Our quest to help you find the best climbing backpack has now spanned a decade and involved buying and testing over 30 top models. In this update, we selected 11 of the most promising models and had our skilled testers put them through a stunning variety of challenges, from one-day ascents of El Cap to long routes in the Canadian Rockies and super-tight chimneys. The locations ranged from Whitehorse Ledge and its polished granite to Red Rocks and its sandstone. From all these ventures we settled on those that offered the most comfort, were the most durable and had the best features for actual climbing as opposed to window dressing.
The Best Climbing Backpacks
Best Overall Model
Patagonia Linked Pack 18L
While the Patagonia Linked Pack only takes the first place score in one of our five evaluation criteria, it boasts the best overall score and is our lead tester's favorite. It strikes the best balance between weight and durability of any climbing backpack in our test. Our team also found it to be very functional, comfortable, and versatile. It is one of only two packs with two easily usable haul loops and a sleek design with enough sufficient carrying potential (the other is the Black Diamond Creek 20). The fabric is durable and we were always surprised at how much gear we crammed into this bag.
Even the weaknesses of this pack were slight. One of our two grievances is that the sternum strap buckle doesn't double as an emergency whistle. The other thing we wished for is a simpler hip belt attachment, perhaps just a girth hitch instead of a complicated buckle.
Read review: Patagonia Linked Pack 18L
Best for Budget-Minded
REI Co-op Flash 18
The REI Co-op Flash 18 is the only pack in our test not specifically designed for rock climbing. This could be one reason why it's so much less expensive (for some reason, gear marketed for life-threatening pursuits is always pricier). We chose to keep the Flash in the review because of how often we see it out on the rock. There's no surprise that it's popular with climbers: it's light and it's cheap. For a lot of applications, it's also equally functional compared to the higher-priced options. This was our number one choice to throw into a bigger overnight pack for use in a lightweight summit push.
The Flash's greatest weakness is durability. Its 140-denier nylon will quickly be destroyed if it comes into much contact with rough rock. For 40 bucks, however, it won't cost you too much to replace a bag destroyed by abrasion when climbing and hauling. For occasional multi-pitch use, this is an excellent choice.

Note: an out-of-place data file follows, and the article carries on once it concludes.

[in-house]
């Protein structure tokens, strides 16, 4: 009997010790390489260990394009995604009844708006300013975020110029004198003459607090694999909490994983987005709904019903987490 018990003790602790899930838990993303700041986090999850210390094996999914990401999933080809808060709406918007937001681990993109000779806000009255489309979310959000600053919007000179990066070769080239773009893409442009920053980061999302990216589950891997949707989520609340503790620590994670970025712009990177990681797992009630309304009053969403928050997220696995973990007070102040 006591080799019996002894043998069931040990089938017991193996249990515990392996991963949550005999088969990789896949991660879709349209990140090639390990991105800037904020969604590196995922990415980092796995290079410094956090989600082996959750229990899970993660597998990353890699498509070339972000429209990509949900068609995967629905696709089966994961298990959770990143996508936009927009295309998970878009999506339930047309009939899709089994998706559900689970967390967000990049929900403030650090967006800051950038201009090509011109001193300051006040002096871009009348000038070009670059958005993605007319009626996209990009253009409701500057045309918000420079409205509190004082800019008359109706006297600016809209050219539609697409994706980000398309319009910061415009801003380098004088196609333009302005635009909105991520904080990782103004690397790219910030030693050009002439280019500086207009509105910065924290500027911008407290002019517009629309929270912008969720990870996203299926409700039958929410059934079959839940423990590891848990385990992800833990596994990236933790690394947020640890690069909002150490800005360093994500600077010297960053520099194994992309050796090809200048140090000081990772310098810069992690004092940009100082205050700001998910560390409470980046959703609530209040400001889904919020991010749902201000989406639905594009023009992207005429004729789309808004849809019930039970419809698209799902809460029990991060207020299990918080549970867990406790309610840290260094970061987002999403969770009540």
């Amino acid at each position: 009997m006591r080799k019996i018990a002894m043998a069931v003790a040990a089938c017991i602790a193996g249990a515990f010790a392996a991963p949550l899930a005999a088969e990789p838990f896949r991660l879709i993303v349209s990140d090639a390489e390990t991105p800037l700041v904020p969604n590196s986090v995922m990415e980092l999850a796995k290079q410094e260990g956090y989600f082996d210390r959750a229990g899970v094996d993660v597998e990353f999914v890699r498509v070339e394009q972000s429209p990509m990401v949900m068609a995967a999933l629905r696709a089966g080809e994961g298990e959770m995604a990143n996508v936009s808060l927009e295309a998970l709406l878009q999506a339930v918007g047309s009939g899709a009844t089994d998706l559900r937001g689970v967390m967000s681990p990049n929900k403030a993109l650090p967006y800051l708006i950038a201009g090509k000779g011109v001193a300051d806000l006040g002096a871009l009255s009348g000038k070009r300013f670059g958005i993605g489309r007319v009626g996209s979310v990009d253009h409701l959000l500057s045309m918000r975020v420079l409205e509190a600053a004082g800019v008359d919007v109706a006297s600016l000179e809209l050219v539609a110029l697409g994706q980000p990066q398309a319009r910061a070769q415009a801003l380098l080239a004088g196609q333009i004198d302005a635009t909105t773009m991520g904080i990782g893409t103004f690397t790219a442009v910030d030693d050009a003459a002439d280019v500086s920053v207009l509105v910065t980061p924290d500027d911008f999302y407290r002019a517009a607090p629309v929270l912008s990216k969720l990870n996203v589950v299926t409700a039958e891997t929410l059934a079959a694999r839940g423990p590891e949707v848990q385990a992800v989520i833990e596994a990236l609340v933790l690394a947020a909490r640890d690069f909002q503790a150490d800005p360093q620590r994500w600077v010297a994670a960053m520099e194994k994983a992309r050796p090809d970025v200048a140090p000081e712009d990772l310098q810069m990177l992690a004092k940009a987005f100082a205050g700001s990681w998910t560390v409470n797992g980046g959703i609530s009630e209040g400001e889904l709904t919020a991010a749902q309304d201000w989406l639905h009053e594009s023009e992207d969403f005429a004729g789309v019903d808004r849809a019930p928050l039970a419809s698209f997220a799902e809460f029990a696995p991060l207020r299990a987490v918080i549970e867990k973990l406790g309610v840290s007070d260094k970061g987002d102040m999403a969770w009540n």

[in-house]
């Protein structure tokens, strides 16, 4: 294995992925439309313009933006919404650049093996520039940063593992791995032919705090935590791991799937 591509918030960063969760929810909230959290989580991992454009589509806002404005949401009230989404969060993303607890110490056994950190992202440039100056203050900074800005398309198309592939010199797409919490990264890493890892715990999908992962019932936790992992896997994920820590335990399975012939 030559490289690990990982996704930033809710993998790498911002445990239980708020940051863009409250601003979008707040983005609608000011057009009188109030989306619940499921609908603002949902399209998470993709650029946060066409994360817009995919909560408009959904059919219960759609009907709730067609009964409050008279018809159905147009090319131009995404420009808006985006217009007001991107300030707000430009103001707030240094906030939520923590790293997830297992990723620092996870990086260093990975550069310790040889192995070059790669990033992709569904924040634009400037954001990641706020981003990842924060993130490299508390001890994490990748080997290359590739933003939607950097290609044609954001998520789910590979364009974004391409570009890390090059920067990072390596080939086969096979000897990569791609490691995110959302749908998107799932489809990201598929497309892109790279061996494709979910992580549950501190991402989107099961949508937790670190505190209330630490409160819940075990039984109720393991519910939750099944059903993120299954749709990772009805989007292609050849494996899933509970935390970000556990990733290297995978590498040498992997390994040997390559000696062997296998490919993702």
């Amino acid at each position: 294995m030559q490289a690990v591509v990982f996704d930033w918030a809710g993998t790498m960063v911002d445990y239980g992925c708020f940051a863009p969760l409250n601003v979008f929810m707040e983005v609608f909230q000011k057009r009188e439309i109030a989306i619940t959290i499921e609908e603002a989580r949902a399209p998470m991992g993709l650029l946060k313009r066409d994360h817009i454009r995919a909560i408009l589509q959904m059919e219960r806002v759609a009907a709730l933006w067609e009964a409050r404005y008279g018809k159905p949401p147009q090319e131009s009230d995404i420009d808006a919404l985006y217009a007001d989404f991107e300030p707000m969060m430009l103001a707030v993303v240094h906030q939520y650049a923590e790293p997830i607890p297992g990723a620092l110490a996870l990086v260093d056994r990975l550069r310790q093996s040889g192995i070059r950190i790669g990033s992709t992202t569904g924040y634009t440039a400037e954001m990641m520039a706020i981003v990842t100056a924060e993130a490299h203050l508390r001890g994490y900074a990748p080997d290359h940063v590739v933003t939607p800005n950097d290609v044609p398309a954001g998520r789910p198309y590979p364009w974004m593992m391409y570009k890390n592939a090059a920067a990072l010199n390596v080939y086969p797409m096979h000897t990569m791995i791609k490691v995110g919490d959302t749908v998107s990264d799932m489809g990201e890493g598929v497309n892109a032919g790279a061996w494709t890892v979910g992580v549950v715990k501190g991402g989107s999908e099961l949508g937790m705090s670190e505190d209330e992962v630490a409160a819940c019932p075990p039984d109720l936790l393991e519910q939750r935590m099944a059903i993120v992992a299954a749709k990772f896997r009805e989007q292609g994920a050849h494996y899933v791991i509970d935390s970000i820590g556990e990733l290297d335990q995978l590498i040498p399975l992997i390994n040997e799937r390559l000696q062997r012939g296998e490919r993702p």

Read review: REI Co-Op Flash 18
Best for Durability
Black Diamond Creek 20
The Black Diamond Creek 20 has some of the best features of a haul bag (durability, stand-up construction) and the comfort (both on the hike in and on route) of a small climbing pack. It's incredibly durable and has a simple design and construction that make it easy to pack and easy to dig into. Professional climbing guides, first ascensionists, desert climbers rolling with a lot of water, climbers in cold environments who need extra layers…really anyone who needs a bit more than 16L of volume but doesn't want to sacrifice climbability should check out this bag.
The price of this durable and utilitarian design is weight; it's one of the heaviest models in our review. We also wished for some hydration system friendly features. However, if you're hard on gear, or just want to buy one pack and not think about it again for 5 - 10 years, this is the small climbing pack for you.
Read review: Black Diamond Creek 20
What Is a Rock Climbing Daypack?
One of the joys of climbing is getting up off the ground. Getting high can give you, literally and figuratively, new perspectives. The challenge posed by long routes is staying comfortable and safe enough to climb your best while several hundred feet off the ground. A backpack helps overcome this problem by carrying the food, water, and gear necessary for you to send. While your high school bookbag can hold stuff, we set out to discover what packs explicitly built for multi-pitch rock climbing have to offer. These packs are more robust than a hiking day pack, more substantial than a hydration pack, and smaller and more ergonomic than an alpine climbing backpack. They have features specific to rock climbing, like reinforced haul loops and rope straps.